Beyond the thick, exposed-stone walls and wooden beams of our cottage is a unique jewel, as if set in a snow globe: North America’s oldest and only fortified city, Quebec. When the French arrived 400 years ago, they brought their recipes, but found no ingredients. Forced to adapt, food was prepared for working families in tough weather. Hearty, it provided warmth, sustenance, and survival. The new Quebec cuisine uses the same ingredients, but with modern refinement—old recipes matched to today’s tastes.
Ooh La La, Foie Gras
If ever my foie gras dreams could come true, it is here. “It’s not that Quebec foie gras is better than in France,” says Jean Soulard, Fairmont Le Château Frontenac’s Executive Chef, “but we know the farmers, and the products they’re using—it’s right here.” His French and Continental offerings at the hotel’s Le Champlain and Le Café de la Terrace restaurants revolve around his seasonal, of-the-land philosophy. The menu at Restaurant Toast informs that all the dishes are composed for the diner to “marry” seared foie gras with each order. Panache, located within the Auberge Saint Antoine, is renowned for maple sugar-braised duck confit, but it’s the foie gras, pan-seared in duck jus reduction and frambois, and paired with four-year oak barrel-aged iced apple cider blended with plum brandy, that beckons. There are no freezers here; they only cook what is freshly available. We finish with a giant scallop on a bed of quinoa, lobster and cauliflower, topped with Canadian sturgeon caviar. For history lovers, Auberge Saint Antoine is built on the spot of the first Canadian settlement, above a colonial military battery. Of 5,000 artifacts discovered, 800 are displayed throughout the hotel.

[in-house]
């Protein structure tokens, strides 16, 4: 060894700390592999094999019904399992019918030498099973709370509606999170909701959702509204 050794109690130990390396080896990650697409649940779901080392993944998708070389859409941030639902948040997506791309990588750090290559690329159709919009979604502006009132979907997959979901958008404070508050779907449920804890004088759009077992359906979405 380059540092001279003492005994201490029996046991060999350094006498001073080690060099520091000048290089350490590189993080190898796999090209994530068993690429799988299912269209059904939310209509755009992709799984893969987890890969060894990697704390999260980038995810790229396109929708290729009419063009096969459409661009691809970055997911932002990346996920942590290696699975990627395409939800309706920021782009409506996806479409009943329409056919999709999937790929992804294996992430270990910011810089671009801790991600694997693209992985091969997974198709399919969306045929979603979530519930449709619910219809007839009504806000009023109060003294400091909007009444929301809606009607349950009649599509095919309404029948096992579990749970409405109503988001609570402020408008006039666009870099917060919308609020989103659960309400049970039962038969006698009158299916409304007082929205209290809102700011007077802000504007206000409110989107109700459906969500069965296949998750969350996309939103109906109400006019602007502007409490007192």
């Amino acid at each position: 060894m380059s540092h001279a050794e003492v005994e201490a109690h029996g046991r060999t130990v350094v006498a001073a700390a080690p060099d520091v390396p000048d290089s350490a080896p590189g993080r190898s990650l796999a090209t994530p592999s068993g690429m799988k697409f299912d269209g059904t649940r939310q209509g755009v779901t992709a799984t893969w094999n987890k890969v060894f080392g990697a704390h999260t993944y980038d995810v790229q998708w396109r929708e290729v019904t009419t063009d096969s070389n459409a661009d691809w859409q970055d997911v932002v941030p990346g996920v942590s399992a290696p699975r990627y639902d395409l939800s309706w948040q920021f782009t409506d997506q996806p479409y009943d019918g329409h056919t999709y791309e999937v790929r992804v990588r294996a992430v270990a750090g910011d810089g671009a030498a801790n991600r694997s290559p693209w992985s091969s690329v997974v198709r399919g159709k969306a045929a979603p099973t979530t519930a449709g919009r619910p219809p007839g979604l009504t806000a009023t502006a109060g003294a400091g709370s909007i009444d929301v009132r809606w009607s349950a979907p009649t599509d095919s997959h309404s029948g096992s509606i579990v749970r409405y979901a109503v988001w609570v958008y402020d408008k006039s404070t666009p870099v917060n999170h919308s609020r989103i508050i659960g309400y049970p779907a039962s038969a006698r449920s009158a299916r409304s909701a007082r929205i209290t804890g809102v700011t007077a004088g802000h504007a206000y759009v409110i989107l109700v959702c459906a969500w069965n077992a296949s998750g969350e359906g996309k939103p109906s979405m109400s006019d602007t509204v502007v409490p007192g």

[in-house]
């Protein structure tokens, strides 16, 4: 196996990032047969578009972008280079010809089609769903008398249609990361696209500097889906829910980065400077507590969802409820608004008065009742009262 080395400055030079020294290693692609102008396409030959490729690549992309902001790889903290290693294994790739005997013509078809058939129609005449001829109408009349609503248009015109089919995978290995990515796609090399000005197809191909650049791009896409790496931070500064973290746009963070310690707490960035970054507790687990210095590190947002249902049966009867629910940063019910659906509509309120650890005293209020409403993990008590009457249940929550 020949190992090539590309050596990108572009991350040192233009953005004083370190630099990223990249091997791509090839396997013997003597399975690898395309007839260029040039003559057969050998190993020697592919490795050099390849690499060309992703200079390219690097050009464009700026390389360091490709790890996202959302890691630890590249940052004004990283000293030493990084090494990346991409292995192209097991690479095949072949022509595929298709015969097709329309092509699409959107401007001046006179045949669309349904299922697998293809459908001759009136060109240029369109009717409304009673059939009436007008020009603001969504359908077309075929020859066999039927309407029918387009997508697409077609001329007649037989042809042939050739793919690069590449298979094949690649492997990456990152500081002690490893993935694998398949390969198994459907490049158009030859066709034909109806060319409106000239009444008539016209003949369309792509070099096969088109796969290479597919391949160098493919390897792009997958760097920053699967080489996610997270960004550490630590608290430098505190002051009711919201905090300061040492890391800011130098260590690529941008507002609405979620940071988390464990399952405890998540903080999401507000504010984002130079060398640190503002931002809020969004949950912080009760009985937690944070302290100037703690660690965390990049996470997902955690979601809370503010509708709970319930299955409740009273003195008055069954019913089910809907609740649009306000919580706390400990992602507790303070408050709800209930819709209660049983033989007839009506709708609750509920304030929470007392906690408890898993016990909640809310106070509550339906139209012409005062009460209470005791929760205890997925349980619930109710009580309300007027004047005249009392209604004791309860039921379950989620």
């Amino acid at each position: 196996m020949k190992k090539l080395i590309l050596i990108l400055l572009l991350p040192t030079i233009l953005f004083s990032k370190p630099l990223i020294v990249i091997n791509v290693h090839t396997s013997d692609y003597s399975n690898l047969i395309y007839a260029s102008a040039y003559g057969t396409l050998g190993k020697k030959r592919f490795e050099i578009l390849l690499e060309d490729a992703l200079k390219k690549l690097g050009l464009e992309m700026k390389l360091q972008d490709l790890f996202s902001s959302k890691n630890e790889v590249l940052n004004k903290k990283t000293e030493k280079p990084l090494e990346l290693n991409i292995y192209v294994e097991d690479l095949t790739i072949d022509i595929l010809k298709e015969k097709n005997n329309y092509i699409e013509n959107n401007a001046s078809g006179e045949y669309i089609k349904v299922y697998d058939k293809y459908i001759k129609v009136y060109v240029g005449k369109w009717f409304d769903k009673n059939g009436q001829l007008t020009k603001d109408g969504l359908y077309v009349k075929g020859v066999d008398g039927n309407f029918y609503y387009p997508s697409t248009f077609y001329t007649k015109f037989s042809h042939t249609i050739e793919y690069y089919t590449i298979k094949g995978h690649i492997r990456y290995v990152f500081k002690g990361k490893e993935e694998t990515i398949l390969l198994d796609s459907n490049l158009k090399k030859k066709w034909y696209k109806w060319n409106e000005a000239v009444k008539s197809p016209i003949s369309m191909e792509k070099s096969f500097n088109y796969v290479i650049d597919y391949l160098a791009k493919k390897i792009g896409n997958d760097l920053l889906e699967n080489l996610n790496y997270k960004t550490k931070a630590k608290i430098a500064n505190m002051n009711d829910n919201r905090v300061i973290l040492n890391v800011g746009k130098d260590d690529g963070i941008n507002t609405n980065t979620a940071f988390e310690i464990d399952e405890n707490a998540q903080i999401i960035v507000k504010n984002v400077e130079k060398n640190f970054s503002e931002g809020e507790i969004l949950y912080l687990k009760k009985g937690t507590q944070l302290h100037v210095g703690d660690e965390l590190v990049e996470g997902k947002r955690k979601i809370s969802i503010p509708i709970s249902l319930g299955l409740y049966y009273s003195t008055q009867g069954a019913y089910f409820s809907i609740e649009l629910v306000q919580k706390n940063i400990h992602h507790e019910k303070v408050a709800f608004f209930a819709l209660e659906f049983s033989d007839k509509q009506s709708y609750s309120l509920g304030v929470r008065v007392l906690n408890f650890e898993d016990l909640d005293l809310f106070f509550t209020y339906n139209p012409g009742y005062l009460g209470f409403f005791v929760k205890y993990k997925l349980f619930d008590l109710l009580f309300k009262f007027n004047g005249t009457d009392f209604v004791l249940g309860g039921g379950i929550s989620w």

Le Grand Fromage
With more than 150 dairies producing more than 500 types of cheese—from hard cheddar to creamy Brie—Chef Soulard declares, “We are the king of cheeses.” As in France, cheese is traditionally eaten at the end of a meal. Tableside at Toast, the waiter cuts and lifts the rind to reveal a butter-yellow creamy cheese, and serves it with fig and rye bread, red grapes and rum butter and, then, instructs us to combine the flavours to maximize taste. Bliss.
Vive le Terroir
Traditional Quebec cuisine, tourtières, game meats and maple has French, Irish and Aboriginal roots. At Aux Anciens Canadiens, pies like Lac St John, of deer, caribou, wapiti, beef and pork, and casseroles of pheasant and bison, are smoked and spiced with cinnamon, cloves and nutmeg. At Auberge Baker, red deer venison shank in red wine reduction with wild berries is “not fancy,” says proprietor Gaston Cloutier, “but very tasty.” And, with its “trilogies from the terroir,” Restaurant Le Patriarche realizes the farm—and forest—to-table potential of Quebec lamb, wild game and cheeses with warm homemade nut bread. Our sweet diversions include the Maple Delightsmuseum and shop, which sells everything maple, from kosher syrups to massage oils; and the Choco-Musée Érico, which features blended Ecuadorian and Tanzanian cocoas and truffles to-die-for, like the Biquette: a purée of Bartlett pear and goat cheese in white chocolate.
The Plains of Abraham, once a historic battlefield, is now where winter is embraced through the festive activities of Carnival. From dogsled racing to night parades; and sugar shacks of maple taffy, to ice flutes of vodka and iced apple cider at the awe-inspiring Ice Hotel; this revelry calls for a hot toddy, Quebecois style. We fill up a walking stick with port wine, whisky, maple syrup and cinnamon, tilt back and it’s “down the hatch.” À votre santé! —Adam Waxman